In our condominium complex, there is a man on the board who is President of his own company. He serves on our Strata as Chair of the Building Committee, a pretty important role.  This past week he sent out a communication to all owners to advise us that putting weather stripping across our front doors is strongly discouraged because doing so interferes with the flow of air to the suites.  He advised those among us who had installed weather stripping to remove it immediately.

Days later, after receiving this rather forceful message, my husband had cause to place a note concerning condo board business under this man’s door.  He was unsuccessful in doing so because apparently, our Building Chair has installed weather stripping.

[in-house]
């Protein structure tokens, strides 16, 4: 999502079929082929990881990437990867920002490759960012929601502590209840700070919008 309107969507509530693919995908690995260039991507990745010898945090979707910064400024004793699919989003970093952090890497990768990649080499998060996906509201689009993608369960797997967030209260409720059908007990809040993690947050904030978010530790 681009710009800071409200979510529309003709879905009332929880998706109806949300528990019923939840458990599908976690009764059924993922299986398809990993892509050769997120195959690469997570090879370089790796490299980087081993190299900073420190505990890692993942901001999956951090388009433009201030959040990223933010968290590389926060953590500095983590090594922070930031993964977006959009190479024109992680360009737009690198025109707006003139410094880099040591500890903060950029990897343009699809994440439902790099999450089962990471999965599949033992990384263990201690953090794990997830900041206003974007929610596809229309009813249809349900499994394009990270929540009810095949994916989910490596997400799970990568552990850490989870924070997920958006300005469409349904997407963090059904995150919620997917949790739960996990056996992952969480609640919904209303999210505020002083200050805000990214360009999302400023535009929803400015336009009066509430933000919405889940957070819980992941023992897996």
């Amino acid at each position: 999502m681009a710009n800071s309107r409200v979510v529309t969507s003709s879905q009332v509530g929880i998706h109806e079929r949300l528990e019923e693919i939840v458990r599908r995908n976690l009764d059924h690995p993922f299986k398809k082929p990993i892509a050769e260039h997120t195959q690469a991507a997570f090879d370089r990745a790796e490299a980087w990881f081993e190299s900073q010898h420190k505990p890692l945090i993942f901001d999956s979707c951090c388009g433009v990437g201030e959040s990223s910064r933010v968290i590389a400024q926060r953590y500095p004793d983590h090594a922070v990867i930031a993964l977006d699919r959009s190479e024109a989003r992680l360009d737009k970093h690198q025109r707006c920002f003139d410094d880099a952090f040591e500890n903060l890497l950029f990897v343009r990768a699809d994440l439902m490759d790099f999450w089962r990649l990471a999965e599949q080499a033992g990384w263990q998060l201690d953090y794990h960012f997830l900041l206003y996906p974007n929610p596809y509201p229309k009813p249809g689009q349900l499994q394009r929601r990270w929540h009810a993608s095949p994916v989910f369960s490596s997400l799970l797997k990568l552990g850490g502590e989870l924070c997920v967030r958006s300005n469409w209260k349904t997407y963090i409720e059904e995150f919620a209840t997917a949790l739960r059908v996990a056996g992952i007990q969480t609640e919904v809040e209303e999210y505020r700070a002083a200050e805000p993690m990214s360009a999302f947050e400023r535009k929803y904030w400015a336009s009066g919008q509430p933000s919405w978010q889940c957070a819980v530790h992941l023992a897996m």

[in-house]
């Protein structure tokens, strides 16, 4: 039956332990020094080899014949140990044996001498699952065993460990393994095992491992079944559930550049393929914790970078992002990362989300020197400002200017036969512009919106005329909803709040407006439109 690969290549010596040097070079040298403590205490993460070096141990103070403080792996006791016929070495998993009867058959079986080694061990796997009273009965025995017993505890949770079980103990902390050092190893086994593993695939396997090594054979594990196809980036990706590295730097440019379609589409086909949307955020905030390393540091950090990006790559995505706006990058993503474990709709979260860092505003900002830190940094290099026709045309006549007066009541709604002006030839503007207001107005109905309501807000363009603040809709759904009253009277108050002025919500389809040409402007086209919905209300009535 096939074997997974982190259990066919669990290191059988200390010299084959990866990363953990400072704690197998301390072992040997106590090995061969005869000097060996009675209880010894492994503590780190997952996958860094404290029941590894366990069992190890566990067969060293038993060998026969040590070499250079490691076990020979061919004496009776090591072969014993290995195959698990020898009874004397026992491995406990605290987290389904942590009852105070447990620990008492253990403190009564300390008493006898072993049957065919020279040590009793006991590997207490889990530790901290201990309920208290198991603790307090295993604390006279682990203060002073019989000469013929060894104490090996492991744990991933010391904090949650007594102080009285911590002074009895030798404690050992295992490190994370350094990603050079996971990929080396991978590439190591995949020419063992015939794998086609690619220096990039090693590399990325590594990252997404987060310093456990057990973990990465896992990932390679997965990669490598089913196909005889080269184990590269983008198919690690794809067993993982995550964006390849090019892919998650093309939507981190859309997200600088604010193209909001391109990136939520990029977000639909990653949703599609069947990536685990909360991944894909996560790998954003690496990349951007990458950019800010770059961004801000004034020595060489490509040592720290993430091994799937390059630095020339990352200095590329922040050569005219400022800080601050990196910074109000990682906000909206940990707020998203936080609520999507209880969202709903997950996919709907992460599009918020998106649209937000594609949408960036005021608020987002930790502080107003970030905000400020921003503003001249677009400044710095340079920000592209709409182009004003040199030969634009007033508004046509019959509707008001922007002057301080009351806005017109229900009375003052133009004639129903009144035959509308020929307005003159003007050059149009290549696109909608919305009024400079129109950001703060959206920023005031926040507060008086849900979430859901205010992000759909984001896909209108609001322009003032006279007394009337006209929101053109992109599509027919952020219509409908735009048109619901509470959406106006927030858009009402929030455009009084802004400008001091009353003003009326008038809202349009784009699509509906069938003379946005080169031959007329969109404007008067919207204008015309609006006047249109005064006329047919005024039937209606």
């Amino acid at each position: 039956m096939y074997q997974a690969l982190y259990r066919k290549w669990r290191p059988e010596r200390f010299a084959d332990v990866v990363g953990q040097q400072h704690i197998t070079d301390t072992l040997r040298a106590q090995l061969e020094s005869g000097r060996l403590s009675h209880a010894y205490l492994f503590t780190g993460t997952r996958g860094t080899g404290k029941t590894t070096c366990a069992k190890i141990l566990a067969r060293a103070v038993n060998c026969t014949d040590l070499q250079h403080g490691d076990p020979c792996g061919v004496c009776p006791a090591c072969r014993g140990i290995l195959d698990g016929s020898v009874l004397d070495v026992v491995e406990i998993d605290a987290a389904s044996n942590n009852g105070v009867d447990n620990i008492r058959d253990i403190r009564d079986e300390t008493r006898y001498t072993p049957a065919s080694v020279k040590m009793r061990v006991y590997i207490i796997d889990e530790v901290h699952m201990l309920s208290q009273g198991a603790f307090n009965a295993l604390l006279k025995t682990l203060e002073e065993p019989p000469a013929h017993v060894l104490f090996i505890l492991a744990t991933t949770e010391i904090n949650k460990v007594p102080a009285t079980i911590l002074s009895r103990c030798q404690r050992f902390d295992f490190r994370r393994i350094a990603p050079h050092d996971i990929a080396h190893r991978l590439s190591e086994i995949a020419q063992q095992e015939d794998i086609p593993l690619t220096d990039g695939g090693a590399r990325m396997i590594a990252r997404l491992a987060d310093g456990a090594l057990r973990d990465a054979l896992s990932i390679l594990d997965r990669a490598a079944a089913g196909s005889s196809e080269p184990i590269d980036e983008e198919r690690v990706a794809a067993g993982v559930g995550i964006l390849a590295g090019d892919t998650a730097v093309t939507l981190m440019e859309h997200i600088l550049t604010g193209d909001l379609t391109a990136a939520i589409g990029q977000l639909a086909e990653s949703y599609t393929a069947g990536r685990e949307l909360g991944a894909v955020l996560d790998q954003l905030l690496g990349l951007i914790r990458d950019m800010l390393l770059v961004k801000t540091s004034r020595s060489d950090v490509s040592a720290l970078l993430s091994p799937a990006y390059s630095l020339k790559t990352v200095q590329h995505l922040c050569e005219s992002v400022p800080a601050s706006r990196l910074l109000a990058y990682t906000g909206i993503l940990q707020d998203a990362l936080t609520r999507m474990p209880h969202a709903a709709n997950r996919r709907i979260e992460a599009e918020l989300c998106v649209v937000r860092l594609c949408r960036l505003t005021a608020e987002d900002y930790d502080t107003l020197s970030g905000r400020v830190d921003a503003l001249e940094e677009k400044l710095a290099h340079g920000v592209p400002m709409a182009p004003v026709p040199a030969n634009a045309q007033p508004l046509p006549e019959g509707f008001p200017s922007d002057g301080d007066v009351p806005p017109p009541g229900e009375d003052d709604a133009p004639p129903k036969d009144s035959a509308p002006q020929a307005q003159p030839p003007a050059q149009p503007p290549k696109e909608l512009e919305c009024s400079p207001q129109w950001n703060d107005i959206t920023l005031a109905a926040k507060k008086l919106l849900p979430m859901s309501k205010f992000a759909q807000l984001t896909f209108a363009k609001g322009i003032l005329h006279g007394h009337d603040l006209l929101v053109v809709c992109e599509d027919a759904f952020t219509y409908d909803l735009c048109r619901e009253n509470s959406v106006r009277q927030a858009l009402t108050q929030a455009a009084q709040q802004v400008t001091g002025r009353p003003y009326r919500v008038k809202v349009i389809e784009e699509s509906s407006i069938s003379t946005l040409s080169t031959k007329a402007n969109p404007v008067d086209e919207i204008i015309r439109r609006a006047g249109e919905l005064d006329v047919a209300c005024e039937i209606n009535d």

The Bottom Line: If you have ever had the idea that you can say one thing and do another and not be found out, think again.   Believe me, you will be busted. And, when you are, the trust and respect that others have for you will be compromised.

  • · Mistaken Belief #3 – People will only pick up and emulate the behaviours you want them to adopt

No matter who we are, as long as we are alive, someone is looking to us for an example of how to behave. Even if we have never been placed in a formal leadership position, we influence those around us simply by being there. And, being human, we are not always going to act in exemplary fashion. We can only hope to align our behaviour in accordance with what we value most and accept that sometimes others will pick up something from us that we would rather they hadn’t.  It happens.

For example, a long time ago, I was invited to attend a lunch in the Head office executive dining room.  I was very surprised to receive the invitation because as a fairly junior personnel assistant, it was a bit of a lofty thing to happen for me.